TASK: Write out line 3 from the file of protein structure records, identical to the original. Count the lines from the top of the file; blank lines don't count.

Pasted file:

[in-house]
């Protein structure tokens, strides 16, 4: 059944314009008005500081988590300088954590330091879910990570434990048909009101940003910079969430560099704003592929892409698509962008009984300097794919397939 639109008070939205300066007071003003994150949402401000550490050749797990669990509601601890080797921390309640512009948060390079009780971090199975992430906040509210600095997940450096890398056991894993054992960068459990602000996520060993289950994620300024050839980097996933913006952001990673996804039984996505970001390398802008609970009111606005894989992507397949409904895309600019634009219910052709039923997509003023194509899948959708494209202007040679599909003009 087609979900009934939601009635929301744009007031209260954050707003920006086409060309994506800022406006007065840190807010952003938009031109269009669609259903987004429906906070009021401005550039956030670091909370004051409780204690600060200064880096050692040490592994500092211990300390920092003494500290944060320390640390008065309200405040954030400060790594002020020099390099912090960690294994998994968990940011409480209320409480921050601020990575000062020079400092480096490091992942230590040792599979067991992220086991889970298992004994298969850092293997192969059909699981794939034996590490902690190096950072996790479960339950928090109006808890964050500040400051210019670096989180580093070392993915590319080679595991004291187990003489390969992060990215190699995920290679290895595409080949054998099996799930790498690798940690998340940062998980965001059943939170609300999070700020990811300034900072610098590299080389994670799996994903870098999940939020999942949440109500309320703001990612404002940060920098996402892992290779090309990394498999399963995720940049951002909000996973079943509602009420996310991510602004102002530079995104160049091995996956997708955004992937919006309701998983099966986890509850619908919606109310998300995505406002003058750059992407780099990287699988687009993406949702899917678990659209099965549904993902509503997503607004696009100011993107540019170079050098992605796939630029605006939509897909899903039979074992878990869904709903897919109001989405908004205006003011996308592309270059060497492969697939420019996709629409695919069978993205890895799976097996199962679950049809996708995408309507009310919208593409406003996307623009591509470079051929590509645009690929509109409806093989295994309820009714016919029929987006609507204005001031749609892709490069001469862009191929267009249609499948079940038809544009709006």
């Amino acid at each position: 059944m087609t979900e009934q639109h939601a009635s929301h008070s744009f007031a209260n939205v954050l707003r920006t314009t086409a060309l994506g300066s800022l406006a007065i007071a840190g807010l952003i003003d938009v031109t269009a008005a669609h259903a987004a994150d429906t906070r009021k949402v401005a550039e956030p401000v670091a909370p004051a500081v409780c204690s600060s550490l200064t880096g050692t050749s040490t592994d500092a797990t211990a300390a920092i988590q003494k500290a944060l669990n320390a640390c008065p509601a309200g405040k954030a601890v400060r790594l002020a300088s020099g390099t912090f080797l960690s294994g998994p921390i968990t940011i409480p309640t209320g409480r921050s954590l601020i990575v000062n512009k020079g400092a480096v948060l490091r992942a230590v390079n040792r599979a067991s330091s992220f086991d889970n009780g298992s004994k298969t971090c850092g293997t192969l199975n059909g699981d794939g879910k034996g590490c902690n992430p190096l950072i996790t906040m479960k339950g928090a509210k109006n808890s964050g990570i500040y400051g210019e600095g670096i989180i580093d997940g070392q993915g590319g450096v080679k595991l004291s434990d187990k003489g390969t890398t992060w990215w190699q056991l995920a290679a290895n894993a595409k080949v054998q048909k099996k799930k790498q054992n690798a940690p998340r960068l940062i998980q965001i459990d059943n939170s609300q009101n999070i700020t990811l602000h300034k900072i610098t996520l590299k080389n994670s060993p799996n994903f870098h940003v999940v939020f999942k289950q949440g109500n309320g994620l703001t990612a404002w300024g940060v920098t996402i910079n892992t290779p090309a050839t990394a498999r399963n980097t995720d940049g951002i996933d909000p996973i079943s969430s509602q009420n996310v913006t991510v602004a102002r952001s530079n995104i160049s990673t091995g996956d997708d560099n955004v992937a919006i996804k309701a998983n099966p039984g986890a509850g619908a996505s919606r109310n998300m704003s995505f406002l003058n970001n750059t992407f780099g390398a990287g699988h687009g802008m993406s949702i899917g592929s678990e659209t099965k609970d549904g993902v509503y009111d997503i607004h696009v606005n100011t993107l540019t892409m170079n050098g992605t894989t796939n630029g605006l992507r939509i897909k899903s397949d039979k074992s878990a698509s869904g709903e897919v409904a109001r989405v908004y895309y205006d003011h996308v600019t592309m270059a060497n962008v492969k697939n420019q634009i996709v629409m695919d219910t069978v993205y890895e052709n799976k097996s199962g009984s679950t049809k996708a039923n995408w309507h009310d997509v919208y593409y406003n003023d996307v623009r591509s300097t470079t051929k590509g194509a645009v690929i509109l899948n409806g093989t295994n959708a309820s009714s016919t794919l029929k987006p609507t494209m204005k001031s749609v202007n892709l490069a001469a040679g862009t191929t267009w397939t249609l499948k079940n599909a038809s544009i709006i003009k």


């Amino acid at each position: 059944m087609t979900e009934q639109h939601a009635s929301h008070s744009f007031a209260n939205v954050l707003r920006t314009t086409a060309l994506g300066s800022l406006a007065i007071a840190g807010l952003i003003d938009v031109t269009a008005a669609h259903a987004a994150d429906t906070r009021k949402v401005a550039e956030p401000v670091a909370p004051a500081v409780c204690s600060s550490l200064t880096g050692t050749s040490t592994d500092a797990t211990a300390a920092i988590q003494k500290a944060l669990n320390a640390c008065p509601a309200g405040k954030a601890v400060r790594l002020a300088s020099g390099t912090f080797l960690s294994g998994p921390i968990t940011i409480p309640t209320g409480r921050s954590l601020i990575v000062n512009k020079g400092a480096v948060l490091r992942a230590v390079n040792r599979a067991s330091s992220f086991d889970n009780g298992s004994k298969t971090c850092g293997t192969l199975n059909g699981d794939g879910k034996g590490c902690n992430p190096l950072i996790t906040m479960k339950g928090a509210k109006n808890s964050g990570i500040y400051g210019e600095g670096i989180i580093d997940g070392q993915g590319g450096v080679k595991l004291s434990d187990k003489g390969t890398t992060w990215w190699q056991l995920a290679a290895n894993a595409k080949v054998q048909k099996k799930k790498q054992n690798a940690p998340r960068l940062i998980q965001i459990d059943n939170s609300q009101n999070i700020t990811l602000h300034k900072i610098t996520l590299k080389n994670s060993p799996n994903f870098h940003v999940v939020f999942k289950q949440g109500n309320g994620l703001t990612a404002w300024g940060v920098t996402i910079n892992t290779p090309a050839t990394a498999r399963n980097t995720d940049g951002i996933d909000p996973i079943s969430s509602q009420n996310v913006t991510v602004a102002r952001s530079n995104i160049s990673t091995g996956d997708d560099n955004v992937a919006i996804k309701a998983n099966p039984g986890a509850g619908a996505s919606r109310n998300m704003s995505f406002l003058n970001n750059t992407f780099g390398a990287g699988h687009g802008m993406s949702i899917g592929s678990e659209t099965k609970d549904g993902v509503y009111d997503i607004h696009v606005n100011t993107l540019t892409m170079n050098g992605t894989t796939n630029g605006l992507r939509i897909k899903s397949d039979k074992s878990a698509s869904g709903e897919v409904a109001r989405v908004y895309y205006d003011h996308v600019t592309m270059a060497n962008v492969k697939n420019q634009i996709v629409m695919d219910t069978v993205y890895e052709n799976k097996s199962g009984s679950t049809k996708a039923n995408w309507h009310d997509v919208y593409y406003n003023d996307v623009r591509s300097t470079t051929k590509g194509a645009v690929i509109l899948n409806g093989t295994n959708a309820s009714s016919t794919l029929k987006p609507t494209m204005k001031s749609v202007n892709l490069a001469a040679g862009t191929t267009w397939t249609l499948k079940n599909a038809s544009i709006i003009k």